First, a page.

Growing pains, birthing pains, etc...
First I'll tell you about the people-related stuff, because I feel like it, and it does pertain to the horsey-related stuff.
Last night in the dressing room right before the kids' swimming lessons, my friend, who is due to have a c-section on Monday, announced, "Um, Andrea, we may have a problem." Weird things were going on, and with her history, weird things could mean anything... I told her I'd watch the kids while she called the doctor outside (it's LOUD in the pool). She came back in and said he wanted her to come in, just in case. Still assuming it'd be nothing, but kinda worried because my cell phone was dead, I went and got her daughter's car seat so I could take all the kids home after swimming. So the kids swam and big cool things happened (my son put his head all the way under, and my daughter graduated unscheduled to the next higher class). We left and went to McDonalds (disgusting, yes, but for some reason the kids love it) and got dinner and congratulatory McFlurries. (In retrospect, what was I thinking? Three kids high on sugar when things are uncertain about baby coming? But I still thought nothing was up.) We went to my friend's house, and as I pulled up, I could not spot her car. She wasn't home yet. Uh oh. Went in, and her husband told me it was true labor, and they were trying to stop it. We made many phone calls, he went to stay with her at the hospital, and the kids were oblivious in their McFlurry madness.
To shorten things up, there was no grand entrance of baby Ben last night, and all is well. We got home late and the kids were tired, but that's about all that came of the excitement. Things seem to be on track for meeting the wee man on Monday, as scheduled.
BUT I had to reschedule my sheep sorting work that I was going to do today. (The girls are scheduled for a romantic interlude with their respective rams). I'll be going tomorrow, which may very well mean no pre-viewing of mustangs at the adoption. I am going to do my very best to get up there Friday night, but it may not happen. In which case I may not take Tonka up on Saturday. If we're going to adopt I want to be able to watch the horses closely, not play with my boy.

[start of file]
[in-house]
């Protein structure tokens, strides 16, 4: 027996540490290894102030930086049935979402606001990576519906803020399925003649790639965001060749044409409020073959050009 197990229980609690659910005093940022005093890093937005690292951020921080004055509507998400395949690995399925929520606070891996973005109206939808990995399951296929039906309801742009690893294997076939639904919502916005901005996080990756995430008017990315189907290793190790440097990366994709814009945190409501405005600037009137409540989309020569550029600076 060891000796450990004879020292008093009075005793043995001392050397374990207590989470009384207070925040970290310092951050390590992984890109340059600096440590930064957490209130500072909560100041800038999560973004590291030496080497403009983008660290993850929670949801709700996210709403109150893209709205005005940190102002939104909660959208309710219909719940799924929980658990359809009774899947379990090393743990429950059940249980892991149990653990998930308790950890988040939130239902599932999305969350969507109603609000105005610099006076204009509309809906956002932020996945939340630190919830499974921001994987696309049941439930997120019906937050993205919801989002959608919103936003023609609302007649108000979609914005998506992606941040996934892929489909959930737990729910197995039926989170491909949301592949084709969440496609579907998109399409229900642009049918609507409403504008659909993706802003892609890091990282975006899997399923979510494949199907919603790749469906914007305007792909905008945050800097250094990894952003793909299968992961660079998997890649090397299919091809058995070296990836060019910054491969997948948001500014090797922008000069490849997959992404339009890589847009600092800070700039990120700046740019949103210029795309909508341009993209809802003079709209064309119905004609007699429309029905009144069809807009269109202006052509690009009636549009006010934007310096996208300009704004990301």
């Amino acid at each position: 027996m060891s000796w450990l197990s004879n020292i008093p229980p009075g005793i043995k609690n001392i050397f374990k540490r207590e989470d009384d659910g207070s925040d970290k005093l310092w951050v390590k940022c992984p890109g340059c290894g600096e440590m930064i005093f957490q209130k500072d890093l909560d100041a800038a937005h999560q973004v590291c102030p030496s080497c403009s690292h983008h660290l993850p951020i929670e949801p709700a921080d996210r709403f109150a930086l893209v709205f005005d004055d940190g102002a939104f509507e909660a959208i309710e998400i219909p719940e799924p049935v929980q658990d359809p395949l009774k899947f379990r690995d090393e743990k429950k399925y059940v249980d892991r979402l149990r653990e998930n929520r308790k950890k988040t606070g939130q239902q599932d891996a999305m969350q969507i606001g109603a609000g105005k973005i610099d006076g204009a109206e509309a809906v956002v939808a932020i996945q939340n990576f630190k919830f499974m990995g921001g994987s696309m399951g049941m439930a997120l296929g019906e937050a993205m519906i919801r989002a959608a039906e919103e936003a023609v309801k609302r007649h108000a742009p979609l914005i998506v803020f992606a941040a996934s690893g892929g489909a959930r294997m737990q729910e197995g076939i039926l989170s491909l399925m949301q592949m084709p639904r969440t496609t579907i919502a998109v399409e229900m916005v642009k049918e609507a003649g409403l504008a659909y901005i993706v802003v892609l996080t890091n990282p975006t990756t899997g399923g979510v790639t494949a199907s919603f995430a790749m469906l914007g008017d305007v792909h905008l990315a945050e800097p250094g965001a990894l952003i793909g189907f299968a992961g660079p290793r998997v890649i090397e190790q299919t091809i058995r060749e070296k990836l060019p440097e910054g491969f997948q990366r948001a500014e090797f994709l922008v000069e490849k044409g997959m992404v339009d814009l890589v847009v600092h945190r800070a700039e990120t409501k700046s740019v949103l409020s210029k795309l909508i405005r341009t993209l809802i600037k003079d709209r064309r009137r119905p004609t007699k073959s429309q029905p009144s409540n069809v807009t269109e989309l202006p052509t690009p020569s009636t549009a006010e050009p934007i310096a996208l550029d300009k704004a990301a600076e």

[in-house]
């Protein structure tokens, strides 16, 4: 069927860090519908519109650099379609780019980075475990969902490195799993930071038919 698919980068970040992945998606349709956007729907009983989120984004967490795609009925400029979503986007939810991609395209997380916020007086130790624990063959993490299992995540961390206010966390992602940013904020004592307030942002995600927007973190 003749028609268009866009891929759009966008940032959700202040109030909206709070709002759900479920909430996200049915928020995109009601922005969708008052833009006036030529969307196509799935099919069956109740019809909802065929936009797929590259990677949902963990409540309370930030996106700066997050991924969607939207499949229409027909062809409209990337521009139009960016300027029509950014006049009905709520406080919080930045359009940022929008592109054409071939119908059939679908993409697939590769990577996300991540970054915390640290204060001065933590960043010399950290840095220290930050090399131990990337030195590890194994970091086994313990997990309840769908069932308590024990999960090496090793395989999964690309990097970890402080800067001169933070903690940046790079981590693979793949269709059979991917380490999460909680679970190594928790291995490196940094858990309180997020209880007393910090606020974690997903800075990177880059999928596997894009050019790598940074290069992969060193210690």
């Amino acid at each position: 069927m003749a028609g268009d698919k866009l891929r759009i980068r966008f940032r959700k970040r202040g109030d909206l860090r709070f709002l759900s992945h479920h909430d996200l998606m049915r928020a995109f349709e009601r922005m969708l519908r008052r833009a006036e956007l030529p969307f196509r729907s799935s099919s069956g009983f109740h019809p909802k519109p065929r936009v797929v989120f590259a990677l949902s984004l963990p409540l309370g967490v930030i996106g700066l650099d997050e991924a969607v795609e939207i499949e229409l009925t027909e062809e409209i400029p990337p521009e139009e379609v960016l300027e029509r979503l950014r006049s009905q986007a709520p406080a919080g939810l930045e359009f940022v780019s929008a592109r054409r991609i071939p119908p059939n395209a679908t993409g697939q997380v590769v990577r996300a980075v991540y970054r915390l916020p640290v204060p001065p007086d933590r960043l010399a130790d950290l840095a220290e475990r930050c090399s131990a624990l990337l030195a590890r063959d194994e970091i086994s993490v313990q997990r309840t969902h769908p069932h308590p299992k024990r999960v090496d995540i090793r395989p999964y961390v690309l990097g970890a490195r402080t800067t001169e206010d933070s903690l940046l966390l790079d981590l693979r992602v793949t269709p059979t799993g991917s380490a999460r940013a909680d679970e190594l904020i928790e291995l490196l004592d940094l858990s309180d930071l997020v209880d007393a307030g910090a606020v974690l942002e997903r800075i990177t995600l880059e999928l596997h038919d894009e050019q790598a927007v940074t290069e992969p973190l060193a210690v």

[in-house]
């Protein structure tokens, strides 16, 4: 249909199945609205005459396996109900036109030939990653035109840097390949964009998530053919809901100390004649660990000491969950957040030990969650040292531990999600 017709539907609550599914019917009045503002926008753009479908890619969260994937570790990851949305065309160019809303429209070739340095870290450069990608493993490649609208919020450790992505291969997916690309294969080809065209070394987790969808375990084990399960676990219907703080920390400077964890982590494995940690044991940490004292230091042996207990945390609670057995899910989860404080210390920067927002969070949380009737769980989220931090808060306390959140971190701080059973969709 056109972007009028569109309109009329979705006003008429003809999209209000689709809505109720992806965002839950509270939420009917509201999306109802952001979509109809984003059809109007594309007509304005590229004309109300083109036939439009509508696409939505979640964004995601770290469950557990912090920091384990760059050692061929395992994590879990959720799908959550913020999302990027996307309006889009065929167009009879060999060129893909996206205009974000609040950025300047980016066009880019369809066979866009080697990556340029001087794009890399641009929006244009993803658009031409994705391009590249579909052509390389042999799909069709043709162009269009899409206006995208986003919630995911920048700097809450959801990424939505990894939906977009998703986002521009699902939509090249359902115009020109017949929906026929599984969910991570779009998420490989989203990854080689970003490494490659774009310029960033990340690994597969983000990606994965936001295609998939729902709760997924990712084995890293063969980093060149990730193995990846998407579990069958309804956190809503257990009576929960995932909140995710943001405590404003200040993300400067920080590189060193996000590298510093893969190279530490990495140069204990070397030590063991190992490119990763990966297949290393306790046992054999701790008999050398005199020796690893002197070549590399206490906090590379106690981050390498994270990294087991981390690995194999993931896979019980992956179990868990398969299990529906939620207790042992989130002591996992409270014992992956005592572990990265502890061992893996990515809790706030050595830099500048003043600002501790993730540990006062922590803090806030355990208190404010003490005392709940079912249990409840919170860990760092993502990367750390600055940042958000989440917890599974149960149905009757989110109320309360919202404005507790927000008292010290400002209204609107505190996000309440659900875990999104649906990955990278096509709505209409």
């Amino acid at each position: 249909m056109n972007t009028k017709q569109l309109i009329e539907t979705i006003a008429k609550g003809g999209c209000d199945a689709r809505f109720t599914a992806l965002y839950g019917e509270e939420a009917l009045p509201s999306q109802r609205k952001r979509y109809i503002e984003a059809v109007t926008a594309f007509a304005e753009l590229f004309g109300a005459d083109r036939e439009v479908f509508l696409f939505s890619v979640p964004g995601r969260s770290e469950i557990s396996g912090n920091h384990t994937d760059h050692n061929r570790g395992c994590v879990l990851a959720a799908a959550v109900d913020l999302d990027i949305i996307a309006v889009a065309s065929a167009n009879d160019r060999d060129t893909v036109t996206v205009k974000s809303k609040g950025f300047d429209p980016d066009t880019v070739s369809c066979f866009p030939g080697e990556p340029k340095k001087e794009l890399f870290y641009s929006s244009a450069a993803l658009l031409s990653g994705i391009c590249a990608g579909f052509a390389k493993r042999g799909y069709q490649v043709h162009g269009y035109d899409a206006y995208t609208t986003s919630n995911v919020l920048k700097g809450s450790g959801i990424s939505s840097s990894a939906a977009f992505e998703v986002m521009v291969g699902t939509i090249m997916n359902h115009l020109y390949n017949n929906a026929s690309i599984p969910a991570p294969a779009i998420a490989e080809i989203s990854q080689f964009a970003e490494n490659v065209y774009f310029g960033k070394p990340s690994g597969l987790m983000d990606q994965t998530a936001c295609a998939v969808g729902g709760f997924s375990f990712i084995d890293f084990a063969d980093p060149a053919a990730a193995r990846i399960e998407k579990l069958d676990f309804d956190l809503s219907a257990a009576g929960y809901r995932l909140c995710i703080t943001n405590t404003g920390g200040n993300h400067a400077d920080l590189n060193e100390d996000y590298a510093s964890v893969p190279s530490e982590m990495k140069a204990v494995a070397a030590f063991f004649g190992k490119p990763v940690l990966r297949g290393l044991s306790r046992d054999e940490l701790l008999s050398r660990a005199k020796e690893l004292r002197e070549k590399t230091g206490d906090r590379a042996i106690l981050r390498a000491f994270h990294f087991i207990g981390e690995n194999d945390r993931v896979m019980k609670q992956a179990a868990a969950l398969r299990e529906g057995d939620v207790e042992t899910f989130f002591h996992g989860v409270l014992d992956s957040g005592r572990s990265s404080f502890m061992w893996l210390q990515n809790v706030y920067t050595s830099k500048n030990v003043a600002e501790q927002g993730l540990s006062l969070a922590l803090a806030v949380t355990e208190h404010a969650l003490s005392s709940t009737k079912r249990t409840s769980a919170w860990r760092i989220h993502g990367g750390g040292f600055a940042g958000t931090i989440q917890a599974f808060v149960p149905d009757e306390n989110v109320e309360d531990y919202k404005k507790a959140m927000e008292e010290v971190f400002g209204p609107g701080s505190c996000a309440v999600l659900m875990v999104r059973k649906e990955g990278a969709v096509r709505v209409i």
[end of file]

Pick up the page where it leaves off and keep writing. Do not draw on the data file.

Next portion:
Which brings us to those growing pains. You know how I've had a bad time with Tonka lately? I hadn't put two and two together until yesterday. He was being extremely disrespectful, swatting me with his tail every chance he got, and with a very tight, pissy look on his face. I finally mentally tracked the change back to that day I was trimming him. He figures he won on that day, and I'm no longer his fearless leader. We went for a ride yesterday, and it wasn't much fun but it was alright. But before and afterward, and at times during the ride, he was "flicking cigarette butts" at me, as Clinton Anderson would say. Basically NO respect. Nothing dangerous, but not okay. He worked his butt off after our ride, and FINALLY stopped and licked and chewed. But then at home when I unloaded him from the trailer we had to go through the same thing. I was very nicely brushing the dried sweat off of him and he was very rudely flicking and glaring. Work work work. I finally had to take the tiniest give, because I had to get to the bus stop to get the kids. We'll see how he is today. It only makes sense that he would try this with me, since his place in the herd has changed, and he's growing up and getting more confident. He was never one to give in easily anyway, as shown by all the bite marks he got from the older geldings, for moving only when they made him.
I kind of saw this coming, had I known what to think of it. The walking away when I went to halter him... I just thought, "Oh no, he doesn't love me anymore. I need to find some lovey-sweetums exercise to do with him to make him love me again." When really I needed to become his fearless leader again so he could be secure in my ability to lead, and thus a happy horse. I've not achieved that yet, unless soak time overnight has helped a lot. I fully expect to have a lot of work to do today, and possibly every day for a while.
Not that I don't want a loving relationship with my horse. I just want love AND respect. Because the next step up from this tail-swishing is kicking. A disrespectful horse is a dangerous horse, and a catastrophe waiting to happen.
Going back to our ride yesterday, Tonka amazed me a bit. We were walking along at the very end or our ride and suddenly he put on the brakes HARD. Glad we were just walking. I of course didn't understand why, hadn't seen a thing. What he had seen was a hole in the ground from a post that had recently been pulled. Small hole, the visible part was about 2 inches and the hole itself couldn't have been more than four inches. Chances are his foot couldn't have fit into it, but he saw it as a threat. It's really amazing how completely aware horses are. We're beings of such narrow focus, but as one trainer put it (I don't remember his name) the awareness of horses is like ripples in a pond, encompassing everything around them. I am very glad that Tonka takes care of his legs. I just can't wait for the day when he's totally at ease with things I ask him to cross, knowing that I wouldn't put him into danger, but still aware of threats such as downed barbed wire and holes. We'll get there.